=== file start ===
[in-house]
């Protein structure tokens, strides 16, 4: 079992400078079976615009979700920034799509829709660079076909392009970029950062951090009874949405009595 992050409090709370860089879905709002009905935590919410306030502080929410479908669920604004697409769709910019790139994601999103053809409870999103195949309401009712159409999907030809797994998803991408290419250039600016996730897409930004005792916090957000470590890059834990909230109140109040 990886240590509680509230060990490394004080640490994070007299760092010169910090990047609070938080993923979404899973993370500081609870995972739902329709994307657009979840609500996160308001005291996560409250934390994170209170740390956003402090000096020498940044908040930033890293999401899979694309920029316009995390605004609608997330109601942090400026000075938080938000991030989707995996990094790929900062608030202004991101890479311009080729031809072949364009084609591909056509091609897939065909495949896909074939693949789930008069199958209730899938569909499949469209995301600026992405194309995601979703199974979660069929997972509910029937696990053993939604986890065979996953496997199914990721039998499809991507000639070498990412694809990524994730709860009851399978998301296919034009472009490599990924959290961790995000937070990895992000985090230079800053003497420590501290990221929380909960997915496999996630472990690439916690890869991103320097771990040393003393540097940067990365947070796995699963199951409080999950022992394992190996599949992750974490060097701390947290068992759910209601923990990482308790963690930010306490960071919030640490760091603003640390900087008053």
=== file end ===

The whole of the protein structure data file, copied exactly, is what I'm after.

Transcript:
[in-house]
């Protein structure tokens, strides 16, 4: 079992400078079976615009979700920034799509829709660079076909392009970029950062951090009874949405009595 992050409090709370860089879905709002009905935590919410306030502080929410479908669920604004697409769709910019790139994601999103053809409870999103195949309401009712159409999907030809797994998803991408290419250039600016996730897409930004005792916090957000470590890059834990909230109140109040 990886240590509680509230060990490394004080640490994070007299760092010169910090990047609070938080993923979404899973993370500081609870995972739902329709994307657009979840609500996160308001005291996560409250934390994170209170740390956003402090000096020498940044908040930033890293999401899979694309920029316009995390605004609608997330109601942090400026000075938080938000991030989707995996990094790929900062608030202004991101890479311009080729031809072949364009084609591909056509091609897939065909495949896909074939693949789930008069199958209730899938569909499949469209995301600026992405194309995601979703199974979660069929997972509910029937696990053993939604986890065979996953496997199914990721039998499809991507000639070498990412694809990524994730709860009851399978998301296919034009472009490599990924959290961790995000937070990895992000985090230079800053003497420590501290990221929380909960997915496999996630472990690439916690890869991103320097771990040393003393540097940067990365947070796995699963199951409080999950022992394992190996599949992750974490060097701390947290068992759910209601923990990482308790963690930010306490960071919030640490760091603003640390900087008053």